While foul play has not been ruled out, the drowning death of a Royal Caribbean crew member in Cozumel brings the safety of Mexican ports of call back into focus along with the broader issue of cruise passenger safety in general.
The body of Monika Markiewicz a musician on Royal Caribbean International’s Allure of the Seas. 32, was recovered from the ocean off the southern part of the island Saturday. An autopsy determined the cause of death to be drowning but Markiewicz also suffered a blow to the head. Police are investigating.
“Tragically, we recently became aware that the crew member was a victim of a violent crime while ashore in a remote area in Cozumel,” said Royal Caribbean spokesperson Cynthia Martinez. “We extend our most sincere and heartfelt condolences to the family and friends of our crew member.”
The topic of Mexican ports of call is a hot issue with cruise lines and Mexican government officials alike. The tragic death of a crew member in Mexican waters, regardless of the reason, brings safety back into the spotlight.
Cozumel is a popular port of call for cruise ships, far removed from the drug gang violence in Mazatlan, a center of Mexican drug cartels. Cruise lines, always vigilant regarding the safety of passengers and crew recently and dropped calls to Mazatlan due to crimes against passengers and crew members.
Disney Cruise Line, Princess and Holland America dropped Mazatlan as a port of call on Mexican Rivera cruises last month. Mexican government officials responded with a cry of “no fair” saying their ports were safe, meeting with cruise line officials and promising a safe experience for cruise passengers.
“We highly value our long-standing relationships within the cruise industry, and are dedicated to ensuring that Mazatlan remains among the top cruise destinations on Mexico’s Pacific Coast. Mazatlan has hosted nearly 1.5 million cruise passengers since 2008 and is widely regarded as one of the safest destinations in Mexico.” said Julio Birrueta, spokesperson for the Mazatlan Tourism Trust.
Newly relocated Disney Wonder, bumped to the West coast when new Disney Dream took over in Florida was scheduled to visit Mazatlan on a series of seven-night sailings through April. Instead, that time will be spent in what is believed to be a safer Cabo San Lucas.
Just last week, cruise lines returned to Mazatlan after they believed safety issues had been addressed. The Mexican government bolstered its tourism police force with a special unit of plain-clothes security personnel in the main tourist areas, including shore excursion sites.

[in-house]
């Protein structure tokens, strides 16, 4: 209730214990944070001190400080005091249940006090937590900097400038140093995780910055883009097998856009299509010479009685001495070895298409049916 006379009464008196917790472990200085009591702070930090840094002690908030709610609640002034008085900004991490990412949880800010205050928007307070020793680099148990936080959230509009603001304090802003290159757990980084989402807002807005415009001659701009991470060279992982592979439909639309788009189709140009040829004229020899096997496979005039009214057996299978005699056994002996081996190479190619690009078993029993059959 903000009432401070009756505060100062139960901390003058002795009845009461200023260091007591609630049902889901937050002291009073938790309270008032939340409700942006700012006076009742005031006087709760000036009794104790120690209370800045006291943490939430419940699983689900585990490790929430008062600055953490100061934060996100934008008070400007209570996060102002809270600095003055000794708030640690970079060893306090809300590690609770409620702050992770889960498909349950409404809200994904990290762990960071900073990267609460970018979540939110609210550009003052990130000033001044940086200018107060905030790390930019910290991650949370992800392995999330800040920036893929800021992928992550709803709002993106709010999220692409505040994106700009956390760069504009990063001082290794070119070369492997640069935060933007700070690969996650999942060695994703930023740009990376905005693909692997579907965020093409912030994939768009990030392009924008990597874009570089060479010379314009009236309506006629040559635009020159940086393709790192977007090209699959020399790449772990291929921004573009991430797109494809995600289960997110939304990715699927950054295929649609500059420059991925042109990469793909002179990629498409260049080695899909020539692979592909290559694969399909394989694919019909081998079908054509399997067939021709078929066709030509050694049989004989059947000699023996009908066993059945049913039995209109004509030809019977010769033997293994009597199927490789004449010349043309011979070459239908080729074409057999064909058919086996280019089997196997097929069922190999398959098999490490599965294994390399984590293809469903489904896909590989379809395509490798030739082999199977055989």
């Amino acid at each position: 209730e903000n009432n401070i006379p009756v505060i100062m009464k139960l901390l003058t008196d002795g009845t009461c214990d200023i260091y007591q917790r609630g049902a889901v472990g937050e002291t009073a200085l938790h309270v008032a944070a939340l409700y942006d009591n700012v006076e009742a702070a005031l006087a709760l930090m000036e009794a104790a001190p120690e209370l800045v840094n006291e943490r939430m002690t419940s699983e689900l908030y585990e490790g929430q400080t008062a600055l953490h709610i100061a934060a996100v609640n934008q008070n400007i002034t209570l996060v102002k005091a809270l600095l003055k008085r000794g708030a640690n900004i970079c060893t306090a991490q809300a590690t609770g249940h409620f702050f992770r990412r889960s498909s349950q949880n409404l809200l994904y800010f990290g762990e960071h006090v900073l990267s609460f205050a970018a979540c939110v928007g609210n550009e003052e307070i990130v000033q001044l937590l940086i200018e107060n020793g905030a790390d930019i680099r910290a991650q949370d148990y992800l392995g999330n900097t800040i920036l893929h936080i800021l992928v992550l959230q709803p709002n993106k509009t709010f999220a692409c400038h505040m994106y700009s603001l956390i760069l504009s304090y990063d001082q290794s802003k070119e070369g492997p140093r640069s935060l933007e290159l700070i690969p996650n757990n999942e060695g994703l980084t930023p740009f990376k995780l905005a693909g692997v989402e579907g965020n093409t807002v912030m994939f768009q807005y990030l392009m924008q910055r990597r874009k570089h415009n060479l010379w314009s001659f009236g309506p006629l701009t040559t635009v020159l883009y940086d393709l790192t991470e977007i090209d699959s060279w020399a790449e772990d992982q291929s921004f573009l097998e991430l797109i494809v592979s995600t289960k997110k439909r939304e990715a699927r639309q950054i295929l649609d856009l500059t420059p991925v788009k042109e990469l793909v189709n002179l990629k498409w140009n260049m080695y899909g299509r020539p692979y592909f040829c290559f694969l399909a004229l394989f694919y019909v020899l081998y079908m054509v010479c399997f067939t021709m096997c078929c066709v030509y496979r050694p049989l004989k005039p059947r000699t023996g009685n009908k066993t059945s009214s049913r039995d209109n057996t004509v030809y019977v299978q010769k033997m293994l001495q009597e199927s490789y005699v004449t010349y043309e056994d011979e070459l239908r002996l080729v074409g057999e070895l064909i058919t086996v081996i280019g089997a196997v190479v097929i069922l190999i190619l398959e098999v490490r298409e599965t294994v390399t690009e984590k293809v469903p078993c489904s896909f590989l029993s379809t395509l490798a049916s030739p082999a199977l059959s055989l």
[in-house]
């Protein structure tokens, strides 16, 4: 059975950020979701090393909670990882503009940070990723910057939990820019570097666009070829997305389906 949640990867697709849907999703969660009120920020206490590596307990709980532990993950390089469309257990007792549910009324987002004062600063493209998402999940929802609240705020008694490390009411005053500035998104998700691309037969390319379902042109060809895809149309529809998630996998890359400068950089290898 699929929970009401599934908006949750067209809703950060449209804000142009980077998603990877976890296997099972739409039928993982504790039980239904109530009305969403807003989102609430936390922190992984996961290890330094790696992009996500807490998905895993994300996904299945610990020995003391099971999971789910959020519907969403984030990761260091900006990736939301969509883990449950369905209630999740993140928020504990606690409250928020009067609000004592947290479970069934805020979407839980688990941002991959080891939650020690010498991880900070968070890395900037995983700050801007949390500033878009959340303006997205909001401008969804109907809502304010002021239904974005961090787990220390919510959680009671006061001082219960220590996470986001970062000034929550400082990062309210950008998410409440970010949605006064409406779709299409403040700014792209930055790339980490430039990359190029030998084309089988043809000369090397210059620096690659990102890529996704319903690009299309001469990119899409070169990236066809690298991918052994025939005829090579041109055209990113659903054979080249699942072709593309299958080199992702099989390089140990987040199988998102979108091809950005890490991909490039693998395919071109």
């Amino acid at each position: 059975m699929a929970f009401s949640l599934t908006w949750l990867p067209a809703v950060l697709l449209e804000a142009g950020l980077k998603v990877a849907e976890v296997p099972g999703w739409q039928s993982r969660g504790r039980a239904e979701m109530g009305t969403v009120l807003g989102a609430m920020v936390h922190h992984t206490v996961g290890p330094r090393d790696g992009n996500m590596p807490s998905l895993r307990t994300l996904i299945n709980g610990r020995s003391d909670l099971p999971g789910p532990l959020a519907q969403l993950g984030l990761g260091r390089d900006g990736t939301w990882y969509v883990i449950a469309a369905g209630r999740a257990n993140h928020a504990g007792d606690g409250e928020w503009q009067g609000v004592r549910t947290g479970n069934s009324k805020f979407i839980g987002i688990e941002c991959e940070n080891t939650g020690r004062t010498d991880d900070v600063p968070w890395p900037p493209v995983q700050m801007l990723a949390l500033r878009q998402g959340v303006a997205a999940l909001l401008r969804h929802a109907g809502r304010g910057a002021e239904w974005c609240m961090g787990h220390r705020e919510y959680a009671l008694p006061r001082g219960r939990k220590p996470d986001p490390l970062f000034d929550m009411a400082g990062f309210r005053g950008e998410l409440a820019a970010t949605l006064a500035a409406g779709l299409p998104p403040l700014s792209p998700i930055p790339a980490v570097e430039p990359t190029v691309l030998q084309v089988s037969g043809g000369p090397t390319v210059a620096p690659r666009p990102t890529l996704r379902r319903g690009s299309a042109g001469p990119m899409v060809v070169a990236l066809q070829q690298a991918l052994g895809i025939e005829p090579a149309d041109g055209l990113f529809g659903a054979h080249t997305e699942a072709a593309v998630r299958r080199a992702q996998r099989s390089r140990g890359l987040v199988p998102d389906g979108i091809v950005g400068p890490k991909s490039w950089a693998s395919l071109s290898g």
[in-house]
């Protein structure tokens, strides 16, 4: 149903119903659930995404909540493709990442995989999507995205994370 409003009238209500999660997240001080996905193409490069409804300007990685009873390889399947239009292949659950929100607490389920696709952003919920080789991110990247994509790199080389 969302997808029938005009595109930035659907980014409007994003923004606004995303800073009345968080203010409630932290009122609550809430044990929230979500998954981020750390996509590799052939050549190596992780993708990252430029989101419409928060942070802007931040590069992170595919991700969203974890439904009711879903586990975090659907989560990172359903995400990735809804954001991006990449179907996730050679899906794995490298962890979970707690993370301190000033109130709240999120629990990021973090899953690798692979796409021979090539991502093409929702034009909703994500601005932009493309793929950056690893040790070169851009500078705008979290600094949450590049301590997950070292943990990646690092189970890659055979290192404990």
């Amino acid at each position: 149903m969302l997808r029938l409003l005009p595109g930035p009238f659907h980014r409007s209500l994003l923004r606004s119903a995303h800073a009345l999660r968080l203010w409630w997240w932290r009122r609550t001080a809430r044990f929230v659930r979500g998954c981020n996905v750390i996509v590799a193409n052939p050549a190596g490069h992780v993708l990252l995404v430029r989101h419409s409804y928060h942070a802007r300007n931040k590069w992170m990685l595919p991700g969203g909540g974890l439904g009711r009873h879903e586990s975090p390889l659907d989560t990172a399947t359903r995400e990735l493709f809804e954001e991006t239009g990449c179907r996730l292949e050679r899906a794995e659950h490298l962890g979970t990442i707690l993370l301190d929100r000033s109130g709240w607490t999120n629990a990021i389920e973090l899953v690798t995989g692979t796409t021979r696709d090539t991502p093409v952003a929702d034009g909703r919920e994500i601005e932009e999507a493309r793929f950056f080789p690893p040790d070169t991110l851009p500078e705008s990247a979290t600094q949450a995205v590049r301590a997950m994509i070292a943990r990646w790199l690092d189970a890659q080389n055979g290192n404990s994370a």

Still, crime involving tourists is an ongoing problem in Mexico. Tourism officials have been accused of attempting to minimize the issue. The US Department of State has urged caution visiting Mexico issuing a Travel Warning in September of last year saying “It is imperative that U.S. citizens understand the risks involved in travel to Mexico.”
A cruise line crew member being found dead, for whatever reason, is indeed cause for concern in an ongoing look at the safety of ports around the world.
Last week, chaos and demonstrations in Cairo, Egypt sent cruise lines sailing in a different directions and land tour operators cancelling booked tours.
Cruise lines are modified itineraries for ships calling in Egypt and Tunisia, canceling all port calls in these two countries. While unrest/chaos continues in the area, cruise lines are playing it safe by keeping ships and passengers out of harms way.
Most recently, citing a “changing political environment” Disney Cruise Line as well as land tour operator Adventures by Disney is dropped Tunisia from all land and sea tours. They are just the latest of a growing number of cruise lines and tour operators to pull out of the troubled region.
“We continually evaluate our itineraries, and the decision to modify this itinerary was made in part due to the changing political environment in Tunis and the recent Travel Alert issued by the U.S. Department of State for Tunisia,” Disney spokesperson Christi Erwin Donnan told USA TODAY.
Indeed, cruise lines constantly monitor the situation at every port they call on, most commonly skipping ports for weather related reasons. More difficult to monitor but equally important, changing political environments and crime ashore too are a cause of concern regarding the safety of passengers and crew.